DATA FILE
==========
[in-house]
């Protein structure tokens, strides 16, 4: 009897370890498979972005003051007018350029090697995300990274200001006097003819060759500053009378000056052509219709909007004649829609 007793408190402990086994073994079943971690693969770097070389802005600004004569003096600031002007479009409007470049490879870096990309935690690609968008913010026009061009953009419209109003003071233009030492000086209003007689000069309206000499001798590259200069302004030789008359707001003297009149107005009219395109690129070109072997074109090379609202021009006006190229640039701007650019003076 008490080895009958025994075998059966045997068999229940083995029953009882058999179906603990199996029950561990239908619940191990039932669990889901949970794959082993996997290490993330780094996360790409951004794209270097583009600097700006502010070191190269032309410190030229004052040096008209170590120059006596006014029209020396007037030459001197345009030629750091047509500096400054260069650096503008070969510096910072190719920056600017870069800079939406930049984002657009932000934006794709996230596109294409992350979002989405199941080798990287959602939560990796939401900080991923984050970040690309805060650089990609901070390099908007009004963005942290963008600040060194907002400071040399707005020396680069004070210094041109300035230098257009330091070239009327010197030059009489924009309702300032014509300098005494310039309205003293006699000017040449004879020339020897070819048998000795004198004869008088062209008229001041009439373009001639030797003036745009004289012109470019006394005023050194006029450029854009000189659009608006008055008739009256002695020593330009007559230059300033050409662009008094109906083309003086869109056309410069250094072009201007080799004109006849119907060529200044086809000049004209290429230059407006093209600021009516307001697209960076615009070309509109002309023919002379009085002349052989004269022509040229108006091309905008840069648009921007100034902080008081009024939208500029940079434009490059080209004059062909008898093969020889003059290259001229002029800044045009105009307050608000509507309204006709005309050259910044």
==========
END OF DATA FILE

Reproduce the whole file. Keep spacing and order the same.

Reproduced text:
[in-house]
């Protein structure tokens, strides 16, 4: 009897370890498979972005003051007018350029090697995300990274200001006097003819060759500053009378000056052509219709909007004649829609 007793408190402990086994073994079943971690693969770097070389802005600004004569003096600031002007479009409007470049490879870096990309935690690609968008913010026009061009953009419209109003003071233009030492000086209003007689000069309206000499001798590259200069302004030789008359707001003297009149107005009219395109690129070109072997074109090379609202021009006006190229640039701007650019003076 008490080895009958025994075998059966045997068999229940083995029953009882058999179906603990199996029950561990239908619940191990039932669990889901949970794959082993996997290490993330780094996360790409951004794209270097583009600097700006502010070191190269032309410190030229004052040096008209170590120059006596006014029209020396007037030459001197345009030629750091047509500096400054260069650096503008070969510096910072190719920056600017870069800079939406930049984002657009932000934006794709996230596109294409992350979002989405199941080798990287959602939560990796939401900080991923984050970040690309805060650089990609901070390099908007009004963005942290963008600040060194907002400071040399707005020396680069004070210094041109300035230098257009330091070239009327010197030059009489924009309702300032014509300098005494310039309205003293006699000017040449004879020339020897070819048998000795004198004869008088062209008229001041009439373009001639030797003036745009004289012109470019006394005023050194006029450029854009000189659009608006008055008739009256002695020593330009007559230059300033050409662009008094109906083309003086869109056309410069250094072009201007080799004109006849119907060529200044086809000049004209290429230059407006093209600021009516307001697209960076615009070309509109002309023919002379009085002349052989004269022509040229108006091309905008840069648009921007100034902080008081009024939208500029940079434009490059080209004059062909008898093969020889003059290259001229002029800044045009105009307050608000509507309204006709005309050259910044």